University of Cambridge > Talks.cam > Computer Laboratory Security Seminar > Bumping attacks: the affordable way of obtaining chip secrets

Bumping attacks: the affordable way of obtaining chip secrets

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This talk presents a new class of fault injection attacks called bumping attacks. These attacks are aimed at data extraction from secure embedded memory, which usually stores critical parts of algorithms, sensitive data and cryptographic keys. As a security measure, read-back access to the memory is not implemented leaving only authentication and verification options for integrity check. Verification is usually performed on relatively large blocks of data, making a brute force searching infeasible. I will evaluate memory verification and AES authentication schemes used in secure microcontrollers and a highly secure FPGA . By attacking the security in three steps, the search space can be reduced from infeasible 2 to the 100 to affordable 2 to the 15 guesses per block of data. This development was achieved by finding a way to preset certain bits in the data path to a known state using semi-invasive optical bumping. Further improvements to these attacks involved using non-invasive power glitching technique for the secure microcontroller. Partial reverse engineering of the FPGA made bumping attacks possible via the use of non-invasive threshold voltage alteration combined with power glitching. Research into positioning and timing dependency showed that Flash memory bumping attacks are relatively easy to carry out.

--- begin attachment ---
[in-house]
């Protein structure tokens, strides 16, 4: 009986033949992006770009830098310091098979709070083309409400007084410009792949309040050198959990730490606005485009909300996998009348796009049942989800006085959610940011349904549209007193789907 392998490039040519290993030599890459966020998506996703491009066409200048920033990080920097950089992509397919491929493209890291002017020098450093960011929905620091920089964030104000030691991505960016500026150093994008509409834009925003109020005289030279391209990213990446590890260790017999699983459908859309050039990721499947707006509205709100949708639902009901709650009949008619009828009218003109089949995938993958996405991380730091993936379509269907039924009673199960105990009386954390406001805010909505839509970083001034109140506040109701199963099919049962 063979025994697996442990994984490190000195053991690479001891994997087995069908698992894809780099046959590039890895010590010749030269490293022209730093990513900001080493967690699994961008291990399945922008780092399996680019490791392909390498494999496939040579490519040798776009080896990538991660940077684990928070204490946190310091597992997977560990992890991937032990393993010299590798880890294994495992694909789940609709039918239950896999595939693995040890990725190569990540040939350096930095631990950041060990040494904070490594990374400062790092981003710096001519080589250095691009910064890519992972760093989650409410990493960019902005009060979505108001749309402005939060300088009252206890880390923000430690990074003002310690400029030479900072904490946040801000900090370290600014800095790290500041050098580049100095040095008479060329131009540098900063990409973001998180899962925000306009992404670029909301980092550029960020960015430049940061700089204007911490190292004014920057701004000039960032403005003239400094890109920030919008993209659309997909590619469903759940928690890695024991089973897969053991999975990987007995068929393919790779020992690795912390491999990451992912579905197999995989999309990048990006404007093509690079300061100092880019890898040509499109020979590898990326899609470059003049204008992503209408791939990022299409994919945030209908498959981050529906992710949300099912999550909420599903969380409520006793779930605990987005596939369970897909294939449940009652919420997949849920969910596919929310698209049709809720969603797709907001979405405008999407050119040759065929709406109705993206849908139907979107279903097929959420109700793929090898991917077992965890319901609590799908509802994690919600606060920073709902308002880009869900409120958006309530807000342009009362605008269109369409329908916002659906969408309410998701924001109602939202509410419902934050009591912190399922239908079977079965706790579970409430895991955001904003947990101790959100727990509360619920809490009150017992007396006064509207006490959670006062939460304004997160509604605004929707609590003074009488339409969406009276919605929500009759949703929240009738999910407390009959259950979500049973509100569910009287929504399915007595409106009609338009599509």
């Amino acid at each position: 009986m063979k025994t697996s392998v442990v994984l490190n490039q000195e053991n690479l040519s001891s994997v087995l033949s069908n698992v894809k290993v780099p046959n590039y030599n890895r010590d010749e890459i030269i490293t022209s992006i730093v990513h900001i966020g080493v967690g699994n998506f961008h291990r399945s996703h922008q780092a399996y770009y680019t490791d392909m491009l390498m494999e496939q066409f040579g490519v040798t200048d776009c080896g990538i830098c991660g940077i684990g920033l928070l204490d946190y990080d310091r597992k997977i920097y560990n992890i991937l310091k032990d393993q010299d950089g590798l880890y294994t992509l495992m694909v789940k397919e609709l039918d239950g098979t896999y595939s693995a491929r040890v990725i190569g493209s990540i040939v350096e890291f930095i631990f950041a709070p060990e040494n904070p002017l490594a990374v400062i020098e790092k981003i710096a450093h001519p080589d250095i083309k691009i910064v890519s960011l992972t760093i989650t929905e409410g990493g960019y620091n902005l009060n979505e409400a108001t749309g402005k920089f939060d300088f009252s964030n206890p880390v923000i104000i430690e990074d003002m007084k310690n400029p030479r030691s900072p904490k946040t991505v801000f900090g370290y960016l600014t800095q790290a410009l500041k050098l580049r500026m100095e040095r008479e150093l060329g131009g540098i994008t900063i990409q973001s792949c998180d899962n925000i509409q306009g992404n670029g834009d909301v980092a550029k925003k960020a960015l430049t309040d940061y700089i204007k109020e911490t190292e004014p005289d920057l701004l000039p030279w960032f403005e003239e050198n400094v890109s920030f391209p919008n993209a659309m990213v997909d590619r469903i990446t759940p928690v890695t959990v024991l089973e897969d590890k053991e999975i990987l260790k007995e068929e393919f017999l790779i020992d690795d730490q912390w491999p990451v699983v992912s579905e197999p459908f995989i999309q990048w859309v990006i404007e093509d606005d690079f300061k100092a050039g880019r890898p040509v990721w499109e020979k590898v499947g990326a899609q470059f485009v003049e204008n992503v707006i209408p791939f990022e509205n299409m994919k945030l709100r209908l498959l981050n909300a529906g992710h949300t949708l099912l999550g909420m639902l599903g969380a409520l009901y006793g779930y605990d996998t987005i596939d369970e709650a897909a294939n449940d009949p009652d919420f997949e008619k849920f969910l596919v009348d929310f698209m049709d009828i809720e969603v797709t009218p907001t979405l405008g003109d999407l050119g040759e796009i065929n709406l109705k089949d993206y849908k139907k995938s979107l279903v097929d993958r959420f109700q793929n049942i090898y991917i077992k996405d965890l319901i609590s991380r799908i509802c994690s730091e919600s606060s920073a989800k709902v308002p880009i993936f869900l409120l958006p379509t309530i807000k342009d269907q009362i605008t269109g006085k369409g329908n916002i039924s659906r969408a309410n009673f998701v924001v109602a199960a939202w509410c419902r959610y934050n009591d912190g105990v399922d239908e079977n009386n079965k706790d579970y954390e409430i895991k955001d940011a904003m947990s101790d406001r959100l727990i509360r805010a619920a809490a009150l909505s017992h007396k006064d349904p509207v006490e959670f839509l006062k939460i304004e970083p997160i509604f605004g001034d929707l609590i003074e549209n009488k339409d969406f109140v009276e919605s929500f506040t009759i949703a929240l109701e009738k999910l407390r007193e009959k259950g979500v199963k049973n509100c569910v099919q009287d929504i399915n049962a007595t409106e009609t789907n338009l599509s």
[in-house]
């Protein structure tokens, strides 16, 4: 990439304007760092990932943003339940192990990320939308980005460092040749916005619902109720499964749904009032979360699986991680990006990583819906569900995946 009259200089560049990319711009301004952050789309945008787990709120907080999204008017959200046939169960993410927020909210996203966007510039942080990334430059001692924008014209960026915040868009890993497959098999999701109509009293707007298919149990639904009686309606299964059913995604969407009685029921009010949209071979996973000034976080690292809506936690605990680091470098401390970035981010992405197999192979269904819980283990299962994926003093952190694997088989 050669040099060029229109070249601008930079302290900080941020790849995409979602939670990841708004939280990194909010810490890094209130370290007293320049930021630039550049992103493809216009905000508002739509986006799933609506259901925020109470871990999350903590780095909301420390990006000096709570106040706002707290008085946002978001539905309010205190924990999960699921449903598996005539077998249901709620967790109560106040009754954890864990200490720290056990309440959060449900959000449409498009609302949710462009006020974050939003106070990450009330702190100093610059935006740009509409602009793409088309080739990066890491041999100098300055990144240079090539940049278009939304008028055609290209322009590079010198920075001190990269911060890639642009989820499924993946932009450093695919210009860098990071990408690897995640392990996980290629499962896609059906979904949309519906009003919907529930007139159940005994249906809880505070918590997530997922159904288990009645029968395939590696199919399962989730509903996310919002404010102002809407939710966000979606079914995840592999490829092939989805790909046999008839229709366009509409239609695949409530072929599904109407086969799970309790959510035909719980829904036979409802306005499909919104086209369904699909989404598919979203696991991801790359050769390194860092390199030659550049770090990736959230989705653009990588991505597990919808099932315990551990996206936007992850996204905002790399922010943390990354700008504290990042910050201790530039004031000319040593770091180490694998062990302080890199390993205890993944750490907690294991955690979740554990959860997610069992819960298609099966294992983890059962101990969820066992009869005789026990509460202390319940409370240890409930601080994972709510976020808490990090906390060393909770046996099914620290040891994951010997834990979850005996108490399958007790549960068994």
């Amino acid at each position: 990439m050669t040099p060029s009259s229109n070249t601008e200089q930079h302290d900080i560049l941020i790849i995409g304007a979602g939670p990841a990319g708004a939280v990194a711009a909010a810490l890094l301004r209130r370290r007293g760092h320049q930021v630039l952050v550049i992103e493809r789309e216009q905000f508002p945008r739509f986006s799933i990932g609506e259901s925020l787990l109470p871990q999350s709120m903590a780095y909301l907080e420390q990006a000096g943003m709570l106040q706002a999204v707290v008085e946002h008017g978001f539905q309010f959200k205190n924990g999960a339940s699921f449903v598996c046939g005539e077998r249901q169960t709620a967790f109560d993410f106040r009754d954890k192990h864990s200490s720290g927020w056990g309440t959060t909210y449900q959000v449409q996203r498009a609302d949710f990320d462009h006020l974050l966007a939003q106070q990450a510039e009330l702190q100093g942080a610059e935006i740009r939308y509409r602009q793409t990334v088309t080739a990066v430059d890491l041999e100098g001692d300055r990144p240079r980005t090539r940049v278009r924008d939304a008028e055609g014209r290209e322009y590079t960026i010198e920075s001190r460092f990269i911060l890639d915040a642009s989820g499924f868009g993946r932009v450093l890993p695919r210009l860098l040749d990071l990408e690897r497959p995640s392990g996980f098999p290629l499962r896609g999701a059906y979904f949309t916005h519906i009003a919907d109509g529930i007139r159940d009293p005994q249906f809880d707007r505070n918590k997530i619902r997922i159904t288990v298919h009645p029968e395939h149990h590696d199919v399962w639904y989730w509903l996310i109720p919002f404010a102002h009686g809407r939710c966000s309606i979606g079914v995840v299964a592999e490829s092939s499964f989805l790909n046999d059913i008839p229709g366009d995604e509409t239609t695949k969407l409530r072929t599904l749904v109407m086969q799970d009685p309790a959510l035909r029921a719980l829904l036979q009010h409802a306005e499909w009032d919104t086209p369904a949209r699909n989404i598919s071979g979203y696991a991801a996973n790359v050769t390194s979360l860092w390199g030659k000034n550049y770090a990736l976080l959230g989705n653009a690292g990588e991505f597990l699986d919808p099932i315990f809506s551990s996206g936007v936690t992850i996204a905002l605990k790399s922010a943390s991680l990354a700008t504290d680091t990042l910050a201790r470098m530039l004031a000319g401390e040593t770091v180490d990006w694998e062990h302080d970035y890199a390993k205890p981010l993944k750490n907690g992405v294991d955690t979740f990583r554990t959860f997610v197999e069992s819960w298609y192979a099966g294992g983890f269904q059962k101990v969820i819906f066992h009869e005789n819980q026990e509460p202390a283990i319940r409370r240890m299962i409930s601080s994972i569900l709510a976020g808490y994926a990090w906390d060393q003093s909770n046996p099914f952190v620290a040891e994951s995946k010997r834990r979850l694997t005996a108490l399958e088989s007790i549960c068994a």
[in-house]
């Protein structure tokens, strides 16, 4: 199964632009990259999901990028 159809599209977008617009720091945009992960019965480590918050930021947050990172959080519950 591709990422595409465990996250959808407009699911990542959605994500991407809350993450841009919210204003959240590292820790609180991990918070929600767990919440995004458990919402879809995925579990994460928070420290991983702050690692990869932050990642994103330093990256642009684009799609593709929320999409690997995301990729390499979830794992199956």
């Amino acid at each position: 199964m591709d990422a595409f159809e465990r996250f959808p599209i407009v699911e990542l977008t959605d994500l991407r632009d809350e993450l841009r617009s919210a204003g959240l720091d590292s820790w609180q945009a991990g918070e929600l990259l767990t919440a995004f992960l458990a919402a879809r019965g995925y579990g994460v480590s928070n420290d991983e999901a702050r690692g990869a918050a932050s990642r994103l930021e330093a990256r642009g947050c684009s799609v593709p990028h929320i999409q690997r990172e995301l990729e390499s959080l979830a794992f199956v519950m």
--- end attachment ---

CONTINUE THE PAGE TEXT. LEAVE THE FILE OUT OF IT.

This talk is part of the Computer Laboratory Security Seminar series.

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